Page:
The immune system faces numerous challenges in protecting us against attacks by microorganisms.
It must respond quickly and locate and destroy microbes that can enter any body part.
It has several protective cells of variable nature and functions.
Read on to find out what these immune system cells are and what each one does.
Cells of the immune system
Almost all immune system cells are derived from hematopoietic cells in the bone marrow. Then they differentiate and generate different populations.
A summary of the different types of immune system cells with their respective function is described below.
- Monocytes and macrophages
Monocytes are cells that makeup 5 to 10 percent of white blood cells. They are found lining the walls of blood vessels in organs such as the liver and spleen. Here they capture microorganisms in the blood as they circulate.
When monocytes leave the bloodstream and enter tissues, they change shape and size and become macrophages.
Macrophages are cells whose primary function is to ingest microbes through the process of phagocytosis and then kill them.
To kill, macrophages can form cytoplasmic organelle and fuse them with lysosomes. Lysosomes contain reactive nitrogen and oxygen species that are toxic to microbes.
Together with the activity of proteolytic enzymes, they constitute a fundamental mechanism for eliminating pathogens.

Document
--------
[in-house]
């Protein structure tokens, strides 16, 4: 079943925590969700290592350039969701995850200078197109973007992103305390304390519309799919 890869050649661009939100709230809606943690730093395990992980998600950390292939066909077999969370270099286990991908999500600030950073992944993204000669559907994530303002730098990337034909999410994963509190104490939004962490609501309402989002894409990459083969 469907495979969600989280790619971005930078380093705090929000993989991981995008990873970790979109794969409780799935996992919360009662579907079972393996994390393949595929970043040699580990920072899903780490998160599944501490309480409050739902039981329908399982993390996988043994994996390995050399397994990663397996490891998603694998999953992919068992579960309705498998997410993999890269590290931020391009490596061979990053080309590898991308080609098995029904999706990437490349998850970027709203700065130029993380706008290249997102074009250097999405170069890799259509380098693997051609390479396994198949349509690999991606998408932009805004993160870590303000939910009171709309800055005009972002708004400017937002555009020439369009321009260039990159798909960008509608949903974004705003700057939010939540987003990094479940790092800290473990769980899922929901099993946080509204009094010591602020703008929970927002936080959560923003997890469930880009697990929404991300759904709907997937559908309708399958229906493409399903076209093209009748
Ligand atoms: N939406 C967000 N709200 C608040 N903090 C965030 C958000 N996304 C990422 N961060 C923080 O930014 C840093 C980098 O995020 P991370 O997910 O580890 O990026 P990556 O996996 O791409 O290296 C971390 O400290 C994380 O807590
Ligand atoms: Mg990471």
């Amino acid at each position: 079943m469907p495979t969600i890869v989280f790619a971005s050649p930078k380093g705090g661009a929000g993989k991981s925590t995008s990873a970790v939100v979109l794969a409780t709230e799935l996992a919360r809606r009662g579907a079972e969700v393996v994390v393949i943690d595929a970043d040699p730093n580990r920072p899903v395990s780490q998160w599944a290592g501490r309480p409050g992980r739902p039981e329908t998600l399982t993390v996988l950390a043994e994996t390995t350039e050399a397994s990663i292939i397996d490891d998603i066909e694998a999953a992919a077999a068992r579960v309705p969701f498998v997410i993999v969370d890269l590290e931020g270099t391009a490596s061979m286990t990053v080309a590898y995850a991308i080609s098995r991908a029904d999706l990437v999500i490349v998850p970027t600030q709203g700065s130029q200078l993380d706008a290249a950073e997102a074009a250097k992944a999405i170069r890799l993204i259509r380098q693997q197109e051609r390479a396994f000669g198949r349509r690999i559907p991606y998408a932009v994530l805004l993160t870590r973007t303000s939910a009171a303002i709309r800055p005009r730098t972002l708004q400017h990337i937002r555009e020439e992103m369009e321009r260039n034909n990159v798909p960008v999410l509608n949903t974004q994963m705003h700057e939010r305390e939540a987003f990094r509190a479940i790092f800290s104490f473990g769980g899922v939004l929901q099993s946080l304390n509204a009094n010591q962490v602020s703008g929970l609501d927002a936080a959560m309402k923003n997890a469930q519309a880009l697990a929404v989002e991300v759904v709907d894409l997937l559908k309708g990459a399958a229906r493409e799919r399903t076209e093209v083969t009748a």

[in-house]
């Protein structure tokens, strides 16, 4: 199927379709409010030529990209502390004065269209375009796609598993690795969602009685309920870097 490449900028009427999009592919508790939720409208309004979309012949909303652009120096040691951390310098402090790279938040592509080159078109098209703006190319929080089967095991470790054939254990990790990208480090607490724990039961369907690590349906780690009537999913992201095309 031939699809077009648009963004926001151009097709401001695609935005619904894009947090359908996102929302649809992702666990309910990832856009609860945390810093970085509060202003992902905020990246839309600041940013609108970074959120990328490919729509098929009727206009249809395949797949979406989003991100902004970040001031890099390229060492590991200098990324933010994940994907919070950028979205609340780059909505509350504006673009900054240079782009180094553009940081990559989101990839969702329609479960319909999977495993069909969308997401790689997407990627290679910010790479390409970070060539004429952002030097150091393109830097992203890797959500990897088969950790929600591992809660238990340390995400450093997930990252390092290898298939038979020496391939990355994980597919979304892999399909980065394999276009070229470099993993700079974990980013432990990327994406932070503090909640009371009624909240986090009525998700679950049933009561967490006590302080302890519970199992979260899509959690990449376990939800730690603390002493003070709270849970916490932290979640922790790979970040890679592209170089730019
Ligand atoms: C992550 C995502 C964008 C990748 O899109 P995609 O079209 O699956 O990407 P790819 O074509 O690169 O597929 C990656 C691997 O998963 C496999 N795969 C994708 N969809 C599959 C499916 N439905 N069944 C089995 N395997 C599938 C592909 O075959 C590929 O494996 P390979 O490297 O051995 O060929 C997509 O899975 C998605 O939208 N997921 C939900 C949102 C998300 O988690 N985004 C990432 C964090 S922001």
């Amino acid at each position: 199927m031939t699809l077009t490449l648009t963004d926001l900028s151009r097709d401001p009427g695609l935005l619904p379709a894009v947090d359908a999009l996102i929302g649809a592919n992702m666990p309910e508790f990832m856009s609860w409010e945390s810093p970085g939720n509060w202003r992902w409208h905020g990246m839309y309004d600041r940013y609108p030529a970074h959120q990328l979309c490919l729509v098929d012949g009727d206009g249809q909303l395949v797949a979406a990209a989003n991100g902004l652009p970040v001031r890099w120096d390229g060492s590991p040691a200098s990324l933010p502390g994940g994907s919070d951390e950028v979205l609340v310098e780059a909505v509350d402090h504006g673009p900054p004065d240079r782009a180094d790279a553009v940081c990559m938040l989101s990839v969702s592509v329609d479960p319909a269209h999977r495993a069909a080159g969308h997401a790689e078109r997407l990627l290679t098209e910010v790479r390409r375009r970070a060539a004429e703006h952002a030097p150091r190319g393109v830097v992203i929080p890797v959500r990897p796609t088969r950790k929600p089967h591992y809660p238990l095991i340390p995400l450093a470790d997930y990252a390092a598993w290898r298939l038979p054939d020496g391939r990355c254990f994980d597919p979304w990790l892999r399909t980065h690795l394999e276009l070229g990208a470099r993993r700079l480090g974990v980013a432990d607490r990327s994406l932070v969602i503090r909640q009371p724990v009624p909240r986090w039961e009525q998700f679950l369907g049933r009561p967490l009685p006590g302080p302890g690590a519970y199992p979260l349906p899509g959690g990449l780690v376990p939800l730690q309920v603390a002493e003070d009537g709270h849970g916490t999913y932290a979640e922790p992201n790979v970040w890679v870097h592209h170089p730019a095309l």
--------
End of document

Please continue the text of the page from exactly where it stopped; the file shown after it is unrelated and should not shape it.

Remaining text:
The macrophages are activated by microbial substances and recruit other immune cells to the site of infection. In this way, they amplify the immune response. For example, they serve as antigen-presenting cells to activate T lymphocytes.
In addition, macrophages can ingest necrotic cells of their own and other cells of the immune system, just like neutrophils. This is part of the cleaning process that occurs after an infection.
The neutrophils are a type of cell found in the bloodstream that can quickly ingest and kill microorganisms.
Neutrophils are the most abundant circulatory immune cell population and play a significant role in innate inflammatory reactions.
Once inflammation occurs, neutrophils rapidly travel to the site of infection. This is where they perform their primary function – phagocytosis, particularly those microbes that have undergone the opsonization process.
In addition to phagocytosis, neutrophils can attack pathogens in other ways. For example, they can release granules filled with enzymes and aggressive substances, such as defensins, just as they can export traps in the form of networks (NET) to the extracellular medium.
- Dendritic cells
Dendritic cells (DC) are immune cells that fulfill a unique role of communication between the response of the innate and adaptive immune systems.
On the one hand, their main functions are to act as sentinels, detecting the presence of microbes and initiating innate defense reactions.
On the other, activate adaptive responses by capturing and presenting microbial peptides to T lymphocytes.
Dendritic cells can fulfill these dual functions because they have several types of receptors.
For example, TLRs respond to microbial molecules. When these receptors bind, cytokines are released, and other cells of the immune system are rapidly recruited to the site of infection.
Furthermore, all dendritic cells express MHC molecules of the I and II classes, which explains their ability to mediate with the adaptive immune system through binding to T lymphocytes.